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Wednesday, 22 December 2010 20:34

“New” steam-powered train service planned for railroad

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Steam engines are coming back to Western North Carolina, thanks to the Great Smoky Mountains Railroad.

The railroad announced that in coordination with Rail Events Inc., it has closed on the purchase of a steam locomotive — #1149 — and a Bud Rail Diesel Car — RDC-1. Additionally, the railroad has obtained nine passenger coaches from the Belfast and Moosehead Lake Railroad Preservation Society in Unity, Maine.

The locomotive and coaches have been winterized and will remain in storage for the winter. They will come to Bryson City, where the railroad is headquartered, in late spring 2011. Minor repairs are needed — two boilers will be renewed, which means disassembly of the smoke box and reinstalling a throttle.

Locomotive #149 is a Swedish locomotive built in 1913 and exported to the U.S. in 1994. It is a coal-burning locomotive with a 4-6-0 wheel configuration and a 5,000-gallon coal tender. The locomotive was rebuilt and re-tubed in 1998 under Federal Railroad Administration standards. The locomotive and passenger coaches have a Swiss coupling system and will operate together as a train set.

The RDC “Budd car” is capable of seating up to 84 passengers and is equipped with controls on each end. It has two 275hp diesel engines and has #6 airbrakes with D-22 brake valves. The RDC may be coupled with additional passenger coaches.

“Having been with the Great Smoky Mountains Railroad for the past 23 years, I have seen the operation grow and expand the passenger rail-tourism industry with our successful special events,” Kim Albritton, vice president and general manager, said in a prepared news release. “I, along with my staff at GSMR, are exploding with excitement and the many opportunities that restored steam service will provide, not only to the railroad but to the region of Western North Carolina.”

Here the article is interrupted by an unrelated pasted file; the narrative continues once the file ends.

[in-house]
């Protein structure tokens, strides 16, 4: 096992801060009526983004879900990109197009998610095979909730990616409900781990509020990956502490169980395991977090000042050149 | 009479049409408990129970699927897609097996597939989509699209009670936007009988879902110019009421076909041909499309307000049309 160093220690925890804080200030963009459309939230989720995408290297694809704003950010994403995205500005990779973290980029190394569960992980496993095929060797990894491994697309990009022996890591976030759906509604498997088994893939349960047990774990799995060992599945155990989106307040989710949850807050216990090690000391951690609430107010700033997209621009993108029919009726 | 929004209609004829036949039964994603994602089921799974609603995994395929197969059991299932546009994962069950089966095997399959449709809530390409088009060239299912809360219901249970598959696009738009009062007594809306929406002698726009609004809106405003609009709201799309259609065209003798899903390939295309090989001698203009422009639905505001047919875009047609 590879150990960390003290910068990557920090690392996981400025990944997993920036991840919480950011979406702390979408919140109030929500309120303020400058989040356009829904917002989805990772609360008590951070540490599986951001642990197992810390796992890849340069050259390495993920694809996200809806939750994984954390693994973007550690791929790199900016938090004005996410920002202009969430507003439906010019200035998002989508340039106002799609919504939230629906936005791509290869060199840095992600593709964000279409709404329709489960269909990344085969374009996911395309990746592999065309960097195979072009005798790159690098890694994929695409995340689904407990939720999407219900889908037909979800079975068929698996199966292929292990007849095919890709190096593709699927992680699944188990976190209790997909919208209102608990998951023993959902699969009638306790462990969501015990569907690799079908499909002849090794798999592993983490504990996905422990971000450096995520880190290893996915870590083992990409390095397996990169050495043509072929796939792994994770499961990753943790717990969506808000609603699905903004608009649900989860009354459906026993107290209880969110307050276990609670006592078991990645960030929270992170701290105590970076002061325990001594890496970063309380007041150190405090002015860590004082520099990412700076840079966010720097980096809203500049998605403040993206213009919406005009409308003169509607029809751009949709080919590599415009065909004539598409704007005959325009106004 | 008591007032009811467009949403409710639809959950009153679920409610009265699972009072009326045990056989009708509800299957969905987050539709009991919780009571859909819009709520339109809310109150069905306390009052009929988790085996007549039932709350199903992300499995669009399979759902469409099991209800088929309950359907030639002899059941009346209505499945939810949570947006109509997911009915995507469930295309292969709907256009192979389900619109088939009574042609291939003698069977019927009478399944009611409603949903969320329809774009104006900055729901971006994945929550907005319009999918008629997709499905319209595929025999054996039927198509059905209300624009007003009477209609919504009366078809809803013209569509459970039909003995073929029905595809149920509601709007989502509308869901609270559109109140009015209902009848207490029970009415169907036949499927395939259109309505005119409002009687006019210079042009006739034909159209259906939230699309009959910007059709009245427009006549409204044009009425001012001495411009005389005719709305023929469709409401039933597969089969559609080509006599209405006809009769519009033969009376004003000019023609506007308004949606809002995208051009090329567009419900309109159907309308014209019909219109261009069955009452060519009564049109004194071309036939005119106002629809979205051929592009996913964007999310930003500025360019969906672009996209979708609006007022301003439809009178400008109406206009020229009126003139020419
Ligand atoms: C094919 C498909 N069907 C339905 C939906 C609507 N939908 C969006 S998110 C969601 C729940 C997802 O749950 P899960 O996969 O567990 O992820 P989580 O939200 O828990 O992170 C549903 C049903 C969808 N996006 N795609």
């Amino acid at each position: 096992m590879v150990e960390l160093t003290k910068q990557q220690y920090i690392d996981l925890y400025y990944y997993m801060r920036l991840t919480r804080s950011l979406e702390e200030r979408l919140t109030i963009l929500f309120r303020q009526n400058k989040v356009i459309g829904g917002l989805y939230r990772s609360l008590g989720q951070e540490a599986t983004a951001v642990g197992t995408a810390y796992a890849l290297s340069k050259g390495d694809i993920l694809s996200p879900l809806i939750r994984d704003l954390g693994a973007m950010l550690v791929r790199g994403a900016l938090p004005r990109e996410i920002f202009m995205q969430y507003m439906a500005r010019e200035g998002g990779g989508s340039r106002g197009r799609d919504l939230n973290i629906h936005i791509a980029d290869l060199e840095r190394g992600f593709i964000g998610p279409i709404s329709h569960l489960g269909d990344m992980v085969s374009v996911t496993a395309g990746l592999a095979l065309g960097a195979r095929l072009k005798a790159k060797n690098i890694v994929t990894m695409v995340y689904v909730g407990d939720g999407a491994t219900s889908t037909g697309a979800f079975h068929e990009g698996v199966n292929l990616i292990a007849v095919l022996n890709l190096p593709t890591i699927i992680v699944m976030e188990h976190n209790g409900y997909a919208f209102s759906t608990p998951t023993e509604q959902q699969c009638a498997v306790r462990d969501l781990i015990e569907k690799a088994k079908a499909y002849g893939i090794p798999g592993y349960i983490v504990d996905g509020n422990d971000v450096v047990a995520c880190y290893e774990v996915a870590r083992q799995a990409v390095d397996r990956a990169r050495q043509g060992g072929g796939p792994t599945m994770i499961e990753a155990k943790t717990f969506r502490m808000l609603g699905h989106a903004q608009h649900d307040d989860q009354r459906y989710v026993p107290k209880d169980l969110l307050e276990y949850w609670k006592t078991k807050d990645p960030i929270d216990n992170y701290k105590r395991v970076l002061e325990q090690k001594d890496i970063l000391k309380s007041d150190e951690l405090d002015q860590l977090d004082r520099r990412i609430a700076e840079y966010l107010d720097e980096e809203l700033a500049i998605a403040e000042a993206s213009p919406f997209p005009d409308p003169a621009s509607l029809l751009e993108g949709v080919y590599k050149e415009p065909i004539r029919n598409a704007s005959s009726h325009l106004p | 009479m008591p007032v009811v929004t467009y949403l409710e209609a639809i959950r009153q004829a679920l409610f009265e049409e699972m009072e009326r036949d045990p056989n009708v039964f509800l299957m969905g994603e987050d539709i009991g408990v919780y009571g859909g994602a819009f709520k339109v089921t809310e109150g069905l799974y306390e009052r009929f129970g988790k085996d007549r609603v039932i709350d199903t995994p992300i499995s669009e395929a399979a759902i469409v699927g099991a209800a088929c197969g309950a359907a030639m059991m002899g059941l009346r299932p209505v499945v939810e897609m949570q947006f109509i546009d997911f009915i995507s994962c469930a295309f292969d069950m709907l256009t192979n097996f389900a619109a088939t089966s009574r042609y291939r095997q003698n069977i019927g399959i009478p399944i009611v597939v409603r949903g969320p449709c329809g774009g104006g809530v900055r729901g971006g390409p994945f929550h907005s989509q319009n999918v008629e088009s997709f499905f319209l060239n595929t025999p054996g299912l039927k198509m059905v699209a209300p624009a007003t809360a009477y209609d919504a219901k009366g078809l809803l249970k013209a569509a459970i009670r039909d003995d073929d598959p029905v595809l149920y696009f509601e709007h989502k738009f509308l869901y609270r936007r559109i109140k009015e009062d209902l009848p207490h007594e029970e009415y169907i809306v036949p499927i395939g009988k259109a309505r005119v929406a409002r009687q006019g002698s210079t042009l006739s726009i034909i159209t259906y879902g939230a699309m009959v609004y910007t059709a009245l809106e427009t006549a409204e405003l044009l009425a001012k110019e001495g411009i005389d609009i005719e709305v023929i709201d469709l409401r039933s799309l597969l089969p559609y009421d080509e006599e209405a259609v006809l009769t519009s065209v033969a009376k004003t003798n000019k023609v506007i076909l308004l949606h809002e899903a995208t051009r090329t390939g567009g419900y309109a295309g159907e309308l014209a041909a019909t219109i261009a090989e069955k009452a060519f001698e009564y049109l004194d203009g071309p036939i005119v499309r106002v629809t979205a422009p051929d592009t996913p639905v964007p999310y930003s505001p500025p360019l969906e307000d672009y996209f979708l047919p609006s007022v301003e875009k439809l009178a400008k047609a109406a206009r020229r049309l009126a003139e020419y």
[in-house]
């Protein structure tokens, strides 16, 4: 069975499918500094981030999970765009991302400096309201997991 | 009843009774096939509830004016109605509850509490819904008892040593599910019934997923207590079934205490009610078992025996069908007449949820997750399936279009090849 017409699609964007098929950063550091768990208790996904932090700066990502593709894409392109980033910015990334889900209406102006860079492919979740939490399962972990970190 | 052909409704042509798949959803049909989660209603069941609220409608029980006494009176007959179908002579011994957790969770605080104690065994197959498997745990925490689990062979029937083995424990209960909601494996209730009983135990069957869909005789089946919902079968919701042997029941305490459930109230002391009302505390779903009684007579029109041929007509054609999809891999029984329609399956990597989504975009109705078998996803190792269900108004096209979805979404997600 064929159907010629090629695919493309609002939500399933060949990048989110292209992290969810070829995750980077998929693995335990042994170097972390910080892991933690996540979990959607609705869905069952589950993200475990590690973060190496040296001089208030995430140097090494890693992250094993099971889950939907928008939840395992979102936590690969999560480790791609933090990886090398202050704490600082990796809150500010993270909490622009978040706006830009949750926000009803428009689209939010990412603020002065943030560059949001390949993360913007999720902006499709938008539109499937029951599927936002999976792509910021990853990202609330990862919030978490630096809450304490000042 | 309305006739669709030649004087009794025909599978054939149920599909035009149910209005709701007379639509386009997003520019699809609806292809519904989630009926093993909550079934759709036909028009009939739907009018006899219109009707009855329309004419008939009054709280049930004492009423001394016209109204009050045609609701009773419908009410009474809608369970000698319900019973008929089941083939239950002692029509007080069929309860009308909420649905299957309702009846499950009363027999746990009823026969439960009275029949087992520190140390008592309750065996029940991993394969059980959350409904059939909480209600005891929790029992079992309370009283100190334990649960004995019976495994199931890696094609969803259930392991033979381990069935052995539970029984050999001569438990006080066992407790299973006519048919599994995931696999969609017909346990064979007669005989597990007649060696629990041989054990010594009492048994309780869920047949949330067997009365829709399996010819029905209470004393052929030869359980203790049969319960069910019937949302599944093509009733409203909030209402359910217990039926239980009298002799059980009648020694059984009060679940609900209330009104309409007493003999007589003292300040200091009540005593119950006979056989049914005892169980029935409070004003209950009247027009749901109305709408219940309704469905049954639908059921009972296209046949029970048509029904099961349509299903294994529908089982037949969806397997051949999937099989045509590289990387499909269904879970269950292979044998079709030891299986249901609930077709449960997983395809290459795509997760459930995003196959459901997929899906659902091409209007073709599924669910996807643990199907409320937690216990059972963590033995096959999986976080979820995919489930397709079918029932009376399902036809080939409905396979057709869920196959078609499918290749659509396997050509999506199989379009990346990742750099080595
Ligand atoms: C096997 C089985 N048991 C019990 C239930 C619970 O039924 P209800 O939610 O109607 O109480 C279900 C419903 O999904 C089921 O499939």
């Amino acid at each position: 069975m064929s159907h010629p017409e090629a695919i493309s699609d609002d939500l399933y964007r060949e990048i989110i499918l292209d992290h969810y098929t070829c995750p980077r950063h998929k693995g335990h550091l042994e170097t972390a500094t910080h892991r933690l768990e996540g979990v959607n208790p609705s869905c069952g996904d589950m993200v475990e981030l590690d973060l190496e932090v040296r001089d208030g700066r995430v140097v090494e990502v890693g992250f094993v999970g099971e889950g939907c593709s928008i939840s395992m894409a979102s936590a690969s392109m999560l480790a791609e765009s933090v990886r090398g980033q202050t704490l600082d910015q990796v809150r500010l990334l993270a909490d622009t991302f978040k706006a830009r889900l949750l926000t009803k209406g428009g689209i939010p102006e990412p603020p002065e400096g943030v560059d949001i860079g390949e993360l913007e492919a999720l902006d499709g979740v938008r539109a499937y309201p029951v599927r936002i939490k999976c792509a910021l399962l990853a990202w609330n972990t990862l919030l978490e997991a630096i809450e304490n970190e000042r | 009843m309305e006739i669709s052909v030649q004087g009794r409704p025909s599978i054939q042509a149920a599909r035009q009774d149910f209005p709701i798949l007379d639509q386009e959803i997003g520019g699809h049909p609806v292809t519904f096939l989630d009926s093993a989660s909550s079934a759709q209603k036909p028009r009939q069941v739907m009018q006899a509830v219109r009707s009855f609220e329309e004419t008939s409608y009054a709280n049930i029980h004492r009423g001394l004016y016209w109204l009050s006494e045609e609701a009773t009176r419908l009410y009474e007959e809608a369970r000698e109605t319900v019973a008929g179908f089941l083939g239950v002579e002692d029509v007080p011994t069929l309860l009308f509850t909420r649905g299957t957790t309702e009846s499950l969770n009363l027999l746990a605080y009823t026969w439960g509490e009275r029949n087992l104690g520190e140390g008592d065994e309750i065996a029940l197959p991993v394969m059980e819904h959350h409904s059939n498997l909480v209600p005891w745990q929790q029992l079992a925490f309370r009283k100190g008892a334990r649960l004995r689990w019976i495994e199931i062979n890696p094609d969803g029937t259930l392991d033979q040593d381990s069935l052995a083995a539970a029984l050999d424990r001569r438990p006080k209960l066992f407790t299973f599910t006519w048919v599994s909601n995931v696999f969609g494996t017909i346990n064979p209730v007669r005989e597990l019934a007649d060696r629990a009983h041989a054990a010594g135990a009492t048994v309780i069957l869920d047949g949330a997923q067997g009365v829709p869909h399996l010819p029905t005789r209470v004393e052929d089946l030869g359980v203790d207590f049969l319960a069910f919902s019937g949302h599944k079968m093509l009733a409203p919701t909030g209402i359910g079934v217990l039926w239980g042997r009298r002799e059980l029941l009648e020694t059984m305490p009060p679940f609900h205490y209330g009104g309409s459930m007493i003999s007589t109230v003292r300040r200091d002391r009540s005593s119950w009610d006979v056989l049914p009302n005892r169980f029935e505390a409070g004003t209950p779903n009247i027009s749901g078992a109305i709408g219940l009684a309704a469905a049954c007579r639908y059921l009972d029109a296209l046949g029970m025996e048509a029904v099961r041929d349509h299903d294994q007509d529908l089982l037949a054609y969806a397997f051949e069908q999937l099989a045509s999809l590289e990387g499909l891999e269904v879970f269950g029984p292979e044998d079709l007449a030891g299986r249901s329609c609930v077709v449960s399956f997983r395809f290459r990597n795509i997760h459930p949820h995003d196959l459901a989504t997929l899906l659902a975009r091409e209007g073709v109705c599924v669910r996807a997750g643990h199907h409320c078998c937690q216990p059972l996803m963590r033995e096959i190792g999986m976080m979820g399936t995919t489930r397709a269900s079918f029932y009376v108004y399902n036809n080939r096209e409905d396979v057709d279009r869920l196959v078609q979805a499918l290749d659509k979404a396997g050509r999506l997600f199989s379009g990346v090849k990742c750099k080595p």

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This Must Be the Place

  • This must be the place

    art theplaceMary Harper was quite possibly the first real friend I made when I moved to Western North Carolina.

    With my apartment a few blocks away from the Water’n Hole Bar & Grill in Waynesville, I ventured down there at night trying to see what was up in this town, trying to make some friends, and trying not to feel alone and isolated in a new place where I was unknown to all who surrounded me. Harper, with her million-dollar smile and swagger, immediately made me feel at home. 

    Written on Wednesday, 23 April 2014 00:00